The Crohn’s and Colitis Foundation recently took over Grand Central (New York City) showing REAL patients, REAL stories and REAL facts about Crohn’s, Colitis and Inflammatory Bowel Disease in general.
I found it not only inspiring, but honestly, a breath of fresh air. I know it sounds odd, but there are things people are afraid of talking about: bowels being one of them. Whether we care to admit it or not, there’s a negative stigma tied around living with diseases of the digestive tract. For some reason, people only see it as the symptoms we face and not the condition at large.
People don’t want to hear about things that make them uncomfortable, leaving patients in the dark and unable to discuss what’s really going on with their bodies. – Unfortunately, this does not cause symptoms to subside. – Something I had to learn the hard way. Avoiding talking about our conditions doesn’t make it any less real. Actually, it can make it worse.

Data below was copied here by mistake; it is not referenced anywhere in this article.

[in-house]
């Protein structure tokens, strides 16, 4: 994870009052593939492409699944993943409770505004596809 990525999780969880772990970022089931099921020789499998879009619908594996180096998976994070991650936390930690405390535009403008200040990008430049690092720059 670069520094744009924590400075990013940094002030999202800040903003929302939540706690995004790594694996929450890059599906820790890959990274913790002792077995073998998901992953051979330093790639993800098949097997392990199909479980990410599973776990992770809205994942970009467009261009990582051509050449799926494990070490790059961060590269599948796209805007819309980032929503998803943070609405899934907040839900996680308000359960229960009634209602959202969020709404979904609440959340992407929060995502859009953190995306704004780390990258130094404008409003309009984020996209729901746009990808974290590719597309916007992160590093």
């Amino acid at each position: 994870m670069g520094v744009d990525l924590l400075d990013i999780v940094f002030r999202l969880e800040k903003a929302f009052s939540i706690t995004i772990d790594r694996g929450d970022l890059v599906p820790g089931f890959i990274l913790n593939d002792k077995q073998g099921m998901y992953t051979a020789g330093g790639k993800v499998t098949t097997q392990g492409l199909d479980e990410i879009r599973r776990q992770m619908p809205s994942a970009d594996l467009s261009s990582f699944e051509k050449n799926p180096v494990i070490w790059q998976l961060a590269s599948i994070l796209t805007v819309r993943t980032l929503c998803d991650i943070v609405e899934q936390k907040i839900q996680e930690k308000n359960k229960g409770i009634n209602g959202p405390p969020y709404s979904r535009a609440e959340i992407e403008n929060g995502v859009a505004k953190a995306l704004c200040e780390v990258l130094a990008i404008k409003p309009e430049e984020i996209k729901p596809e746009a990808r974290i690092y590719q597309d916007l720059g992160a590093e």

Years before I was diagnosed, I was silent. I was embarrassed of the changes I saw in my body and instead of facing the problem head on, I chose to ignore it. For a while I lived in a lie and it didn’t stop after I was diagnosed. When I needed time out of (high) school for colonoscopies, I told my friends I was having surgery. I didn’t know of anyone else my age being scoped and I didn’t want to be seen as gross or weird. I chose to continue that lie for a very long time.
What this billboard means to me…
It isn’t a cure, but it’s important. This is the beginning of a very difficult conversation. This is hope. This is real.
This is what 17-year-old me needed back in 2009. I needed to see myself as more than, “just a patient”, but a person. A person with a serious condition. A person with opportunities and a life beyond stigma, symptoms and this life altering disease. I needed to know it was okay to talk about it.
SOMEONE YOU KNOW HAS CROHN’S OR COLITIS.
End the stigma.
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